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Using Hooks

A hook is a way to override or customize the installation process of one or more pieces required for a component. There are two types of hooks—unconditional and conditional.

Unconditional Hooks

Unconditional hooks are hooks that always get executed. These hooks are mentioned in the [Setup Hooks] section of the Internet Component Download INF file. A good example of an unconditional hook is a setup program. The following is an example of a case using a custom setup program to install the component. Its packaging is as follows:

  1. CODEBASE= points to an example.cab that contains an example_setup.exe, example.ocx, and example.inf file. The example_setup.exe, when run with the /q parameter, will install example.ocx silently in the windows\occache directory.
  2. example.inf has:
    
     
    [Setup Hooks]
    hook1=hook1
    
    [hook1]
    run=%EXTRACT_DIR%\example_setup.exe /q
    
    [Version]
    ; This section is required for compatibility on both Windows 95 and Windows NT.
    Signature="$CHICAGO$"
    AdvancedInf=2.0
    
    

When the Code Downloader pulls down example.cab, it trust verifies the cabinet and then processes the INF. After Windows Internet Explorer finds that there is no [Add.Code] section, it processes the [Setup Hooks] section. It extracts all the files in example.cab in a unique temporary directory and then runs the command line listed in the run= key. All the files left in the temporary directory after the completion of example_setup.exe, including example_setup.exe, are discarded.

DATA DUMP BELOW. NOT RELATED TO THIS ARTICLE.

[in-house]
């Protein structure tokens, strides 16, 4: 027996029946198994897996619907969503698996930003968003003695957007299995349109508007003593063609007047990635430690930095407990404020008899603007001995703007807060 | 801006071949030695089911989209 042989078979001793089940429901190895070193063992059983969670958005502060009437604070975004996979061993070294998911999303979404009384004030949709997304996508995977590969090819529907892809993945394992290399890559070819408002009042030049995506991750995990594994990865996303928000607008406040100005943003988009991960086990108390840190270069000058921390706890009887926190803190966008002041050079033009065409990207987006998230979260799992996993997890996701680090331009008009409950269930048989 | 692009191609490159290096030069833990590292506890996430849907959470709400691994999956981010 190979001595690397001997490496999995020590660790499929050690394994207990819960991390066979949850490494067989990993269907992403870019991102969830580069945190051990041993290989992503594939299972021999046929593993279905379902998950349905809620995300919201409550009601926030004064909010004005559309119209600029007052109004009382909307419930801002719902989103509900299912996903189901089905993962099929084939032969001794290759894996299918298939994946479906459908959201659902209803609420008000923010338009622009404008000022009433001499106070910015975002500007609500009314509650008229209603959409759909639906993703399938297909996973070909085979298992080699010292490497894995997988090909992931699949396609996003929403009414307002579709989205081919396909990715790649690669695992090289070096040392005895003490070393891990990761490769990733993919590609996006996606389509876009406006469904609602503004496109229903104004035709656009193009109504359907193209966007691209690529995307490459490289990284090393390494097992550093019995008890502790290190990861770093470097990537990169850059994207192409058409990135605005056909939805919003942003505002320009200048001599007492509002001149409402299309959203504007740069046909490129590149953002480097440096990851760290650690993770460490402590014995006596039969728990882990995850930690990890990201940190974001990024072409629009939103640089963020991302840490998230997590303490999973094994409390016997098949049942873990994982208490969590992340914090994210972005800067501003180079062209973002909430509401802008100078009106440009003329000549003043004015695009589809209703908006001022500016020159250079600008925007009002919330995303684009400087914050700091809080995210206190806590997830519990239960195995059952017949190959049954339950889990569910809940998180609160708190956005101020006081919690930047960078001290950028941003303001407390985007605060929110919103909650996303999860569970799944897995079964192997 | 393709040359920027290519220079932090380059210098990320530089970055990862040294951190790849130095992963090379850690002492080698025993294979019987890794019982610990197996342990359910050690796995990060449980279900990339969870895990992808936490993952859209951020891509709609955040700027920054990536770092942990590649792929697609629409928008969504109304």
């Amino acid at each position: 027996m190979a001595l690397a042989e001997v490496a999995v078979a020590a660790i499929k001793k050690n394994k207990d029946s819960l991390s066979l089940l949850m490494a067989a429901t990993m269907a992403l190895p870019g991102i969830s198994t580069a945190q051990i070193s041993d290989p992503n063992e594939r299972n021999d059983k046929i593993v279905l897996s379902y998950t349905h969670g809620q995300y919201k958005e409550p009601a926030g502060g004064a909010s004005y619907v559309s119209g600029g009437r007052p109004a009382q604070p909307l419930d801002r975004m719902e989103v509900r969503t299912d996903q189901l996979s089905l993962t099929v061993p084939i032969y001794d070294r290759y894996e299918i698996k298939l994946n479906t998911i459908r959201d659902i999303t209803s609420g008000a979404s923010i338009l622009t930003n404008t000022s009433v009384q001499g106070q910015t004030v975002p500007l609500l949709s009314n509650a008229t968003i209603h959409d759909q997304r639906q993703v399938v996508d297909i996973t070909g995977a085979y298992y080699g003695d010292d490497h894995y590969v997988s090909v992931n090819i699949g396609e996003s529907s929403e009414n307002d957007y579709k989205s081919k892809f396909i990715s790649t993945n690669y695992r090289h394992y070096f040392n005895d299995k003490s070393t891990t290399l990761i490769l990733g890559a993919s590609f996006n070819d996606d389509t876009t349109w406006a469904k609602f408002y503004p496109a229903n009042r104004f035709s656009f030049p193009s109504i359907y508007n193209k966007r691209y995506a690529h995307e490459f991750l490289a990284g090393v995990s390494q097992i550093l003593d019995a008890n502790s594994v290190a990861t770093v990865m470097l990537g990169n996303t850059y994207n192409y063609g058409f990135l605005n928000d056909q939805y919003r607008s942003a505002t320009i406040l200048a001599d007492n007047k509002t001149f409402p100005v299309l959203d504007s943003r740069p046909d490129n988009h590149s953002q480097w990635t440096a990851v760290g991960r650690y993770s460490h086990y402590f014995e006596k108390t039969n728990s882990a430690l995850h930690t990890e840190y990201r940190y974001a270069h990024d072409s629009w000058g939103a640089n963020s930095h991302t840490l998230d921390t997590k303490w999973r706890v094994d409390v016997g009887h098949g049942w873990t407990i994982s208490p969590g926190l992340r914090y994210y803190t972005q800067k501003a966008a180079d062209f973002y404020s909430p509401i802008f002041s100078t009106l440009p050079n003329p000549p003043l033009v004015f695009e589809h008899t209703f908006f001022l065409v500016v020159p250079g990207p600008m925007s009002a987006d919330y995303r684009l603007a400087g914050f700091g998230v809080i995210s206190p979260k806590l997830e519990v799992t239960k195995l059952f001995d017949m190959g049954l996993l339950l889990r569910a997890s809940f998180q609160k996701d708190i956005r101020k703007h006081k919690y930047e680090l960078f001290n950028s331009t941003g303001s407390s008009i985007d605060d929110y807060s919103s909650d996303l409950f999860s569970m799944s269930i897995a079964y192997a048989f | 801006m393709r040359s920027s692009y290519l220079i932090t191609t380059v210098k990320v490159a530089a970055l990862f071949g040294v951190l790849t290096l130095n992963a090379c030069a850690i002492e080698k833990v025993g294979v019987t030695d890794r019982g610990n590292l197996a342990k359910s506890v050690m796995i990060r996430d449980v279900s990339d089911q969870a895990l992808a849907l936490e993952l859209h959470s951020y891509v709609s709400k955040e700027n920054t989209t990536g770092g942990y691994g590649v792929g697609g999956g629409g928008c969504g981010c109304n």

Conditional Hooks

Conditional hooks are run only when a certain condition evaluates as TRUE. This is typically when the [Add.Code] section points to a certain piece, and that piece is not available on the client's computer. The above example of example.ocx could be rewritten using conditional hooks as follows:

  • CODEBASE= points to an example.cab that contains an example_setup.exe, example.ocx, and example.inf file. The example_setup.exe, when run with the /q parameter, will install example.ocx silently in the windows\occache directory.
  • example.inf has:
    
    
    [Add.Code]
    example.ocx=example.ocx
    
    [example.ocx]
    Clsid={...}
    hook=hook1
    
    [hook1]
    run=%EXTRACT_DIR%\example_setup.exe /q
    
    [Version]
    ; This section is required for compatibility on both Windows 95 and Windows NT.
    Signature="$CHICAGO$"
    AdvancedInf=2.0
    
    

When the Code Downloader sees the above INF, it processes the [Add.Code] section. When processing the example.ocx section, it sees that the CLSID (example.ocx) is not registered/available on the client computer and so proceeds to execute the hook mentioned in the hook= key when it is hook1. Execution of hook1 is identical to the previous description of the hook as an unconditional hook. When only one component is in question, it doesn't make any difference whether it's marked conditional or unconditional as the whole code download was triggered because the CLASSID attribute in the object tag could not be found on the client computer. However, when installing a component that relies on some dependency that is separately installable by itself, such as Microsoft Foundation Classes (MFC) DLLs, it is good to use conditional hooks to install them.

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